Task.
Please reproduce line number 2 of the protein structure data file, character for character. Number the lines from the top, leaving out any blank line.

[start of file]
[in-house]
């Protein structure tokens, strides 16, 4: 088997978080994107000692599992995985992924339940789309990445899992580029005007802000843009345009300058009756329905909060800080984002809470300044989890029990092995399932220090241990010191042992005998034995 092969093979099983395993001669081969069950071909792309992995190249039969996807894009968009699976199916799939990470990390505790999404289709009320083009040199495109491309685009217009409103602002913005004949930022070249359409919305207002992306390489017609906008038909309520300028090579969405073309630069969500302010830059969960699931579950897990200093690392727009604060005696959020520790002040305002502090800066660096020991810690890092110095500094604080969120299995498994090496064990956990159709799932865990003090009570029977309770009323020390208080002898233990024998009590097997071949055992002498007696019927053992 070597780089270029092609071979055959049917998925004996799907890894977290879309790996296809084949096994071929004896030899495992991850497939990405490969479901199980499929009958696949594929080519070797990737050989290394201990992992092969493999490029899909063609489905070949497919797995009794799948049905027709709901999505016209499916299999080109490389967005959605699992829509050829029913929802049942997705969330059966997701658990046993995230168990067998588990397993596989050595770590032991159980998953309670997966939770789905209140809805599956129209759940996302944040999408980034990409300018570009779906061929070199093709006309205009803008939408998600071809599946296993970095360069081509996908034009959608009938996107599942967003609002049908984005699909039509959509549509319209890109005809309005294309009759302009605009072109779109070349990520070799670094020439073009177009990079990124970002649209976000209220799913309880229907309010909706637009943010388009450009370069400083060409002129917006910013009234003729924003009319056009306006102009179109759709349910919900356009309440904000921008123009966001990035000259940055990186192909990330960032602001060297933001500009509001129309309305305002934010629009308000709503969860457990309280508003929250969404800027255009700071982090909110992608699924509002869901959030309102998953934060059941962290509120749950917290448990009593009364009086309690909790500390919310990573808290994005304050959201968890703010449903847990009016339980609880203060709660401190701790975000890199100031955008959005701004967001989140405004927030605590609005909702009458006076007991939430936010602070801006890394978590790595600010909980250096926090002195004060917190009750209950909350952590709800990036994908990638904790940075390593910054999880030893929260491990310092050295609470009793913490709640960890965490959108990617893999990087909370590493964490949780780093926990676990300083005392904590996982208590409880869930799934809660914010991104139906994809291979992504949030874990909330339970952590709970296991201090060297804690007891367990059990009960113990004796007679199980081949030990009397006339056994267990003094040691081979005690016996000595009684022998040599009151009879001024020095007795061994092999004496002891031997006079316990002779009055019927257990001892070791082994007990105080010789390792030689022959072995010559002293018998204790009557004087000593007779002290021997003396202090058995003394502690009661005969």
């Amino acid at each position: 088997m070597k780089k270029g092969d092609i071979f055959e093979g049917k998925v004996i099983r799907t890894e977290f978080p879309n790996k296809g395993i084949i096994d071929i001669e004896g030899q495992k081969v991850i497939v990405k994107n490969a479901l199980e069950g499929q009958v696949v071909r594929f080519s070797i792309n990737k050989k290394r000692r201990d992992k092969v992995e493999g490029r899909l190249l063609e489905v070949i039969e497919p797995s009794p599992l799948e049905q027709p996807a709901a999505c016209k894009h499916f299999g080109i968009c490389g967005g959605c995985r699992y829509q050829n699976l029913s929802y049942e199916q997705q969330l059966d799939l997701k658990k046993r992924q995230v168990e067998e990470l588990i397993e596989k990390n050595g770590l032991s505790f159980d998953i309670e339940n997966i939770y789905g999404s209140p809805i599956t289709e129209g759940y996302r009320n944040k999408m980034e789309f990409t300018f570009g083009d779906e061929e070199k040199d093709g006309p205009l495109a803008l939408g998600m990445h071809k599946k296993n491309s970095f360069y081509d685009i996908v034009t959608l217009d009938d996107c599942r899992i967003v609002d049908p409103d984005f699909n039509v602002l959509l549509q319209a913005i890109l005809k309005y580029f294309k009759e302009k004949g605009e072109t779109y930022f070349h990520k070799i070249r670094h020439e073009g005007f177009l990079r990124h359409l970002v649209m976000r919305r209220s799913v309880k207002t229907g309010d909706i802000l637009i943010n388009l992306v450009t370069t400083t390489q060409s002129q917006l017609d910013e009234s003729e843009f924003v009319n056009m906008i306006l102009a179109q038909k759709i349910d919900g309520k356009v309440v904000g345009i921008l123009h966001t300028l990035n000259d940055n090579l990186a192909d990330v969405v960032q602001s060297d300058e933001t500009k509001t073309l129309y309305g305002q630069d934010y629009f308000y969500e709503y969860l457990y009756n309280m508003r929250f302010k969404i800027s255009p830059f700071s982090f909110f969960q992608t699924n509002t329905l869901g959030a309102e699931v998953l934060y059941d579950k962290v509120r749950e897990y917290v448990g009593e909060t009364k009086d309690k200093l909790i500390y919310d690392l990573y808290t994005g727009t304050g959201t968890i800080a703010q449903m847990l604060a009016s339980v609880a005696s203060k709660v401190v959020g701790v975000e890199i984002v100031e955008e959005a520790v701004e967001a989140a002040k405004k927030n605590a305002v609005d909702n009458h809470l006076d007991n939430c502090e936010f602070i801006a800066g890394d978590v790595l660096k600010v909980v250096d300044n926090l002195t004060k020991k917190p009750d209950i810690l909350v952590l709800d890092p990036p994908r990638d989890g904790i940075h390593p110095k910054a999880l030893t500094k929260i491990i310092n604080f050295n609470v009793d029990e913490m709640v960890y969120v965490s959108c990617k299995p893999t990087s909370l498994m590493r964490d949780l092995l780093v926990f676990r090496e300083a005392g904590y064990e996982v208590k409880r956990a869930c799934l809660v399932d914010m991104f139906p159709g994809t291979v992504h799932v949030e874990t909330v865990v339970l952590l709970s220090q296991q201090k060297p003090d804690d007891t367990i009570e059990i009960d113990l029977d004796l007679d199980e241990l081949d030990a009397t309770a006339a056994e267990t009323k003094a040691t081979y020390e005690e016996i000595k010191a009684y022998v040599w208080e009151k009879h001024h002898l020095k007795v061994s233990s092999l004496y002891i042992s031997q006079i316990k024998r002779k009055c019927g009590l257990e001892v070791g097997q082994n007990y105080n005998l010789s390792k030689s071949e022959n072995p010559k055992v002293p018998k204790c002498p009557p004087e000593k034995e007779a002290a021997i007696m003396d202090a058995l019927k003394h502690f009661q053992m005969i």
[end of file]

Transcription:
């Protein structure tokens, strides 16, 4: 088997978080994107000692599992995985992924339940789309990445899992580029005007802000843009345009300058009756329905909060800080984002809470300044989890029990092995399932220090241990010191042992005998034995 092969093979099983395993001669081969069950071909792309992995190249039969996807894009968009699976199916799939990470990390505790999404289709009320083009040199495109491309685009217009409103602002913005004949930022070249359409919305207002992306390489017609906008038909309520300028090579969405073309630069969500302010830059969960699931579950897990200093690392727009604060005696959020520790002040305002502090800066660096020991810690890092110095500094604080969120299995498994090496064990956990159709799932865990003090009570029977309770009323020390208080002898233990024998009590097997071949055992002498007696019927053992 070597780089270029092609071979055959049917998925004996799907890894977290879309790996296809084949096994071929004896030899495992991850497939990405490969479901199980499929009958696949594929080519070797990737050989290394201990992992092969493999490029899909063609489905070949497919797995009794799948049905027709709901999505016209499916299999080109490389967005959605699992829509050829029913929802049942997705969330059966997701658990046993995230168990067998588990397993596989050595770590032991159980998953309670997966939770789905209140809805599956129209759940996302944040999408980034990409300018570009779906061929070199093709006309205009803008939408998600071809599946296993970095360069081509996908034009959608009938996107599942967003609002049908984005699909039509959509549509319209890109005809309005294309009759302009605009072109779109070349990520070799670094020439073009177009990079990124970002649209976000209220799913309880229907309010909706637009943010388009450009370069400083060409002129917006910013009234003729924003009319056009306006102009179109759709349910919900356009309440904000921008123009966001990035000259940055990186192909990330960032602001060297933001500009509001129309309305305002934010629009308000709503969860457990309280508003929250969404800027255009700071982090909110992608699924509002869901959030309102998953934060059941962290509120749950917290448990009593009364009086309690909790500390919310990573808290994005304050959201968890703010449903847990009016339980609880203060709660401190701790975000890199100031955008959005701004967001989140405004927030605590609005909702009458006076007991939430936010602070801006890394978590790595600010909980250096926090002195004060917190009750209950909350952590709800990036994908990638904790940075390593910054999880030893929260491990310092050295609470009793913490709640960890965490959108990617893999990087909370590493964490949780780093926990676990300083005392904590996982208590409880869930799934809660914010991104139906994809291979992504949030874990909330339970952590709970296991201090060297804690007891367990059990009960113990004796007679199980081949030990009397006339056994267990003094040691081979005690016996000595009684022998040599009151009879001024020095007795061994092999004496002891031997006079316990002779009055019927257990001892070791082994007990105080010789390792030689022959072995010559002293018998204790009557004087000593007779002290021997003396202090058995003394502690009661005969």